Second, “provided sufficient support” was the most commonly identified theme in our study. We considered this theme to correspond with “positive relationships with students and supportive learning environment” in Sutkin’s review. This theme therefore seems to be commonly identified both in Japan and in Western countries. This may be because this is a universal requirement for a good clinical teacher, regardless of the educational system, educational setting, and culture. It may also be that the high frequency with which this theme was identified in our study reflects insufficient clinical training of Japanese medical students because of the restrictions to undergraduate education described above. In addition, Japan has a severe shortage of doctors . This limits the time available to instruct residents. Concerns about patient safety have also been rising rapidly in Japan . Under these conditions, residents seem to depend on their relationships with faculty members to overcome anxiety . In fact, support from clinical teachers has been identified as a factor reducing stress among residents in Japan . Further studies are needed to investigate the reasons for this finding.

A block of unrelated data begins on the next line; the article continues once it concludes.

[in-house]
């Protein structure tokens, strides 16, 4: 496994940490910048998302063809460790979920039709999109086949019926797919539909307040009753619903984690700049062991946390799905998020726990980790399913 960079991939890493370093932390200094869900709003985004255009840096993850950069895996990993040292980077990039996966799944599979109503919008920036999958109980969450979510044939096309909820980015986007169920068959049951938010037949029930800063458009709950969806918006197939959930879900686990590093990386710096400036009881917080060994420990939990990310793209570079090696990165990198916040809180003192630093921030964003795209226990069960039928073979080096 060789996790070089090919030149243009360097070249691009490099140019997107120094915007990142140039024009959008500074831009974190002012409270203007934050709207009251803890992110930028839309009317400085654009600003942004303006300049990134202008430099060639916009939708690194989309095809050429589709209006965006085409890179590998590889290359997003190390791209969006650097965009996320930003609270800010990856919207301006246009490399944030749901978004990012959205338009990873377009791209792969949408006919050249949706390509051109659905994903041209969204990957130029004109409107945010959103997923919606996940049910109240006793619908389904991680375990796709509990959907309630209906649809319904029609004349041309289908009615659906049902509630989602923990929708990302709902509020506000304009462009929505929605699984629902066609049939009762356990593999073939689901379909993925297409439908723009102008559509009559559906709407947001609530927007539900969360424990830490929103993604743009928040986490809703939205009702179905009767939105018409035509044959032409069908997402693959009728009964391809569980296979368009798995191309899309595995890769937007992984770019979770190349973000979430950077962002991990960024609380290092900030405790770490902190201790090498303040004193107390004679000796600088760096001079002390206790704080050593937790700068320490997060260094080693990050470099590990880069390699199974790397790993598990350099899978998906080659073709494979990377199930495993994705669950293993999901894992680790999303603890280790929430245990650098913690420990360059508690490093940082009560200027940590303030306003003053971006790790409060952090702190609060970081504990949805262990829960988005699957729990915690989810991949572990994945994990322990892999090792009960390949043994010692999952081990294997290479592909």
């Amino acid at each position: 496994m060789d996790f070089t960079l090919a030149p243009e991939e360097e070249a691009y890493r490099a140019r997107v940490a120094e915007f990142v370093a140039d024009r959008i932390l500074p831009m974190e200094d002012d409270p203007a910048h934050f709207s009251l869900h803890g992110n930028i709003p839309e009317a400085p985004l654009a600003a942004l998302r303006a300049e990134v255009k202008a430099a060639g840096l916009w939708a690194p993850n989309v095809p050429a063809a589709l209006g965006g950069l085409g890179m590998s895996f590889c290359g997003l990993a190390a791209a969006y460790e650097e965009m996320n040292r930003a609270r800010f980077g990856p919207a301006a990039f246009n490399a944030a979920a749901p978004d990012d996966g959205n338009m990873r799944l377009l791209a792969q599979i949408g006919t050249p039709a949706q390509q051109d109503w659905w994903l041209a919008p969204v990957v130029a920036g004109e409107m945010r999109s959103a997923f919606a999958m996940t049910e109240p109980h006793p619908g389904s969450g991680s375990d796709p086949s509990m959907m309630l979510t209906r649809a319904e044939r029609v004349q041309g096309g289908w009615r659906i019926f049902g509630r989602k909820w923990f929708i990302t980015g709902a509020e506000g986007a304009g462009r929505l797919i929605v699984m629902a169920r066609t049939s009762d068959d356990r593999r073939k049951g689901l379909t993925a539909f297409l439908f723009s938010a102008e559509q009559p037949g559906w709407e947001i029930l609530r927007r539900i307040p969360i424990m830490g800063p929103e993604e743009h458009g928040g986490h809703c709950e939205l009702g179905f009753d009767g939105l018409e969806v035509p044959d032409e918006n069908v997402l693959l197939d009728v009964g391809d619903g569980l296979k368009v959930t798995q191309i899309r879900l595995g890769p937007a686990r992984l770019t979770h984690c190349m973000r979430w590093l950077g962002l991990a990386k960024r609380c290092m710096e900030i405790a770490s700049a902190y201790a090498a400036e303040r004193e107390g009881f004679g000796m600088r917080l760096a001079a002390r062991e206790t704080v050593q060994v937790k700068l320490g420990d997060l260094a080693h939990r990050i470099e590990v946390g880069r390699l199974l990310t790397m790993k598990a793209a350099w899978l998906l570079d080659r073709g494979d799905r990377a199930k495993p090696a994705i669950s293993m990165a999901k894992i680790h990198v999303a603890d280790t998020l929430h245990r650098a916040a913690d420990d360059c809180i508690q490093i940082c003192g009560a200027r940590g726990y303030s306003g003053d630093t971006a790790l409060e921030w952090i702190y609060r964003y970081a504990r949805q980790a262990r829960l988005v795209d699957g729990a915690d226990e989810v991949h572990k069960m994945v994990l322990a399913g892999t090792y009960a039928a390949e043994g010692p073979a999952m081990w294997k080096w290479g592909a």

Third, surprisingly, medical knowledge was not identified as a theme by Japanese residents with a range of experience of residency programs and rotations, and clinical competence of teachers was not emphasized, even though these were the most commonly identified themes in Western countries. One resident said, “A clinical teacher who is always accessible surely has plenty of medical knowledge, because he always studies hard to teach us.” Another resident said, “I prefer a clinical teacher who is accessible, to one who has a lot of medical knowledge.” We therefore speculate that accessibility may be a more important characteristic than clinical competency. Another possibility is that the severe shortage of doctors in Japan increases the need for accessible teachers. This shortage may make it more difficult for Japanese residents to get medical knowledge from their teachers, and to learn from their teachers how to apply medical knowledge to patient management. Medical knowledge may not have been emphasized because residents can search for knowledge using internet resources such as PubMed and Google Scholar, but accessibility to teachers is important because residents have difficulty applying such information to patient management without assistance. Further studies are needed to evaluate the reasons for this finding.